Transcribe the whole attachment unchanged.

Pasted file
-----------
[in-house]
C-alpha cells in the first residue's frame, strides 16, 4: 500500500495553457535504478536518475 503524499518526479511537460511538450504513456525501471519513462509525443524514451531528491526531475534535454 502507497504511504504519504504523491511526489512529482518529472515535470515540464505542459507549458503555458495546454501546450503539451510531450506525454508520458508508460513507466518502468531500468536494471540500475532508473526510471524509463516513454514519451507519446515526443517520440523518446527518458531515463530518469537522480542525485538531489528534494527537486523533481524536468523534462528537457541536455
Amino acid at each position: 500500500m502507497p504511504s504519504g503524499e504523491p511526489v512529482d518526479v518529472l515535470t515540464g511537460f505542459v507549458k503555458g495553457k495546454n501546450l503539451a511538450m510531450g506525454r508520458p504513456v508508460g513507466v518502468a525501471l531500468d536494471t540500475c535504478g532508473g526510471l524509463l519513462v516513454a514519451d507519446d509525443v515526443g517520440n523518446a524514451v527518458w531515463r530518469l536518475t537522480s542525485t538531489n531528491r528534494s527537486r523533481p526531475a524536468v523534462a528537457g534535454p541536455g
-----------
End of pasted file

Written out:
[in-house]
C-alpha cells in the first residue's frame, strides 16, 4: 500500500495553457535504478536518475 503524499518526479511537460511538450504513456525501471519513462509525443524514451531528491526531475534535454 502507497504511504504519504504523491511526489512529482518529472515535470515540464505542459507549458503555458495546454501546450503539451510531450506525454508520458508508460513507466518502468531500468536494471540500475532508473526510471524509463516513454514519451507519446515526443517520440523518446527518458531515463530518469537522480542525485538531489528534494527537486523533481524536468523534462528537457541536455
Amino acid at each position: 500500500m502507497p504511504s504519504g503524499e504523491p511526489v512529482d518526479v518529472l515535470t515540464g511537460f505542459v507549458k503555458g495553457k495546454n501546450l503539451a511538450m510531450g506525454r508520458p504513456v508508460g513507466v518502468a525501471l531500468d536494471t540500475c535504478g532508473g526510471l524509463l519513462v516513454a514519451d507519446d509525443v515526443g517520440n523518446a524514451v527518458w531515463r530518469l536518475t537522480s542525485t538531489n531528491r528534494s527537486r523533481p526531475a524536468v523534462a528537457g534535454p541536455g